New diabetes injection module

"diabetes" in coloured text

A new CPD module for pharmacists focused on helping people with diabetes understand the importance of injection technique is now available on the Australian College of Pharmacy website.

Supported by an unrestricted grant from BD, the module, “Improving the injecting experience for patients using insulin”, describes the different challenges faced by people with type 1 and type 2 diabetes, including the commencement of insulin therapy and some of the common adverse events.

It reviews needle length in line with clinical research and highlights the importance of correct injection technique for a comfortable and effective injection experience.

Michelle Robins, Credentialled Diabetes Educator and Nurse Practitioner, at Northern Health in Victoria, says she believes the training is a much-needed support for pharmacists.

“Pharmacists are in a unique position to be able to provide ongoing, quality advice to customers who inject their diabetes medication,” Robins says.

“One area of diabetes management that is commonly overlooked or misunderstood by both healthcare professionals and people with diabetes, is injection technique and appropriate needle hygiene.

“Injection technique encompasses needle length, administration to ensure full dosage, injection site rotation, and single use of pen needles to optimise treatment outcomes and patient comfort.

“This new training via the Australian College of Pharmacy website will enable pharmacists to provide better support to their customers,” Robins says.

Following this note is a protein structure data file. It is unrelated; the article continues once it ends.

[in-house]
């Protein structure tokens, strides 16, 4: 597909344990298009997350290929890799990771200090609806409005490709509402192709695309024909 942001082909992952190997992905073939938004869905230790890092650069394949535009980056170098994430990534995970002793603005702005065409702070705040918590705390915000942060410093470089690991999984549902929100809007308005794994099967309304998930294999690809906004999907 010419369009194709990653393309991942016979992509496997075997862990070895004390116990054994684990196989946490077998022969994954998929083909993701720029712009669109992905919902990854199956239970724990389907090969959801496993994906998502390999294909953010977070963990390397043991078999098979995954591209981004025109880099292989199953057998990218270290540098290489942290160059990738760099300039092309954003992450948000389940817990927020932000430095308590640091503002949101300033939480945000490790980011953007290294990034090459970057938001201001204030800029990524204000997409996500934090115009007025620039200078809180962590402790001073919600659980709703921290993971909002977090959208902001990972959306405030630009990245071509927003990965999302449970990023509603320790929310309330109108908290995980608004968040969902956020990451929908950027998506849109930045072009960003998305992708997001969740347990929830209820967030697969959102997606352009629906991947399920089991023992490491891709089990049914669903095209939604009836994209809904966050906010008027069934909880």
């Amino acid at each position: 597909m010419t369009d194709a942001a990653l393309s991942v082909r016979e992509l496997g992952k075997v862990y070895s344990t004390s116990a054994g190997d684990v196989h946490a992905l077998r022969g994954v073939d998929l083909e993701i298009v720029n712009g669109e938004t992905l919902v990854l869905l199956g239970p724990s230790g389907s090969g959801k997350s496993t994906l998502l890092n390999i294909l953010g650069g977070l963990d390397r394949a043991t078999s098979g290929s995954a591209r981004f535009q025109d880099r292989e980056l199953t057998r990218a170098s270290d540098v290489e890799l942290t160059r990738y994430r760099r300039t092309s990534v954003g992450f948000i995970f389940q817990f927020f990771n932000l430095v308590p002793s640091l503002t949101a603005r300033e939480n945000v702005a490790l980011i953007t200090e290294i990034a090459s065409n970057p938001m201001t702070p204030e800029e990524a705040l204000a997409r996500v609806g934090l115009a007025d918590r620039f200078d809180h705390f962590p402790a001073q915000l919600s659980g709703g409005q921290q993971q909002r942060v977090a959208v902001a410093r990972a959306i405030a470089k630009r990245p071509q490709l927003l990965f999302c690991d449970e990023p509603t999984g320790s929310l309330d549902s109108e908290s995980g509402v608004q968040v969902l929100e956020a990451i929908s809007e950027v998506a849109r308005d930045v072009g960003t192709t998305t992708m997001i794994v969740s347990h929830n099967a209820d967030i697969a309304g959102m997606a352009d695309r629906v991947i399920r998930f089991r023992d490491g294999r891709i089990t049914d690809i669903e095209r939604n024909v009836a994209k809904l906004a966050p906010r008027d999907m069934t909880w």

“Being the primary point of purchase for pen needles and syringes, pharmacists and their retail teams are well positioned to review injection technique and safe sharps disposal.

Many people with diabetes are simply unaware that shorter needles exist and may be more comfortable for them. This might not sound important, however if a person is progressing from one injection a day to four, injection comfort can make an enormous difference to regimen acceptance.

“The choice of the correct needle length is crucial to a positive injection experience. For example, BD manufactures Ultra-Fine™ 4mm Pen Needles with EasyFlow™ Technology.

“This needle has an extra thin wall cannula and a flatter, thinner needle tip that eases into the skin with less force which supports a more comfortable injection experience for people who inject their diabetes medication, including those with limited hand dexterity,” Robins says.

The module is available from the College of Pharmacy website.

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